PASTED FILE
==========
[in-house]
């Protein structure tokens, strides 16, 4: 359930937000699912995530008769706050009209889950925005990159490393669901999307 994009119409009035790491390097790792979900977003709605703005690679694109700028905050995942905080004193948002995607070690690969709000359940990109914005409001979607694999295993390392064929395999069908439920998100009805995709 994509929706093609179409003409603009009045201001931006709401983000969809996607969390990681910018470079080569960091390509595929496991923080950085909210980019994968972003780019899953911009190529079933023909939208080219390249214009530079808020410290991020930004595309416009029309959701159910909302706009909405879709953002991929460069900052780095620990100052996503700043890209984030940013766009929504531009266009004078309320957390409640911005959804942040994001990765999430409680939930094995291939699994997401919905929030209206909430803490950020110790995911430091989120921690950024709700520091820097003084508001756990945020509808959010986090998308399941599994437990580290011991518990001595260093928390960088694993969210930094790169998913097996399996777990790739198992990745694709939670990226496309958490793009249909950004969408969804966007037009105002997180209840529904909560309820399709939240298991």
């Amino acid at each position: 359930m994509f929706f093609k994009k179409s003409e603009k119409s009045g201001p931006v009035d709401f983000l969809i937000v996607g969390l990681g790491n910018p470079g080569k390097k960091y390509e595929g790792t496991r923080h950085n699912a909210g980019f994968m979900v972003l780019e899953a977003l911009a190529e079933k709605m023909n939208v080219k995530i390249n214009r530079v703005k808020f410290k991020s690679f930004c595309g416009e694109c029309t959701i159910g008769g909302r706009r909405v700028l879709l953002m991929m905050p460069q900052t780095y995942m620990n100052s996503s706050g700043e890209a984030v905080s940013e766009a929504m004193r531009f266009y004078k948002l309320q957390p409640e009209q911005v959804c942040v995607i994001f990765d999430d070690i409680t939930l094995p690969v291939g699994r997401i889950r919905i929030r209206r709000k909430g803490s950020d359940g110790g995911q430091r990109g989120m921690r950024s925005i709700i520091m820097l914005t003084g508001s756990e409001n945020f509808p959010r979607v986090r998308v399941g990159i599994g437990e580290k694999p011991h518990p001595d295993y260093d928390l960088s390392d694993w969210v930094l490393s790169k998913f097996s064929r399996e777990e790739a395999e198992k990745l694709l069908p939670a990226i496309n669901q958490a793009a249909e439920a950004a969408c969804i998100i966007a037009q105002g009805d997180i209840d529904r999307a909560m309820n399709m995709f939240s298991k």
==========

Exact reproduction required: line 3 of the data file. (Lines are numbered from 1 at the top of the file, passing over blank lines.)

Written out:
């Amino acid at each position: 359930m994509f929706f093609k994009k179409s003409e603009k119409s009045g201001p931006v009035d709401f983000l969809i937000v996607g969390l990681g790491n910018p470079g080569k390097k960091y390509e595929g790792t496991r923080h950085n699912a909210g980019f994968m979900v972003l780019e899953a977003l911009a190529e079933k709605m023909n939208v080219k995530i390249n214009r530079v703005k808020f410290k991020s690679f930004c595309g416009e694109c029309t959701i159910g008769g909302r706009r909405v700028l879709l953002m991929m905050p460069q900052t780095y995942m620990n100052s996503s706050g700043e890209a984030v905080s940013e766009a929504m004193r531009f266009y004078k948002l309320q957390p409640e009209q911005v959804c942040v995607i994001f990765d999430d070690i409680t939930l094995p690969v291939g699994r997401i889950r919905i929030r209206r709000k909430g803490s950020d359940g110790g995911q430091r990109g989120m921690r950024s925005i709700i520091m820097l914005t003084g508001s756990e409001n945020f509808p959010r979607v986090r998308v399941g990159i599994g437990e580290k694999p011991h518990p001595d295993y260093d928390l960088s390392d694993w969210v930094l490393s790169k998913f097996s064929r399996e777990e790739a395999e198992k990745l694709l069908p939670a990226i496309n669901q958490a793009a249909e439920a950004a969408c969804i998100i966007a037009q105002g009805d997180i209840d529904r999307a909560m309820n399709m995709f939240s298991k």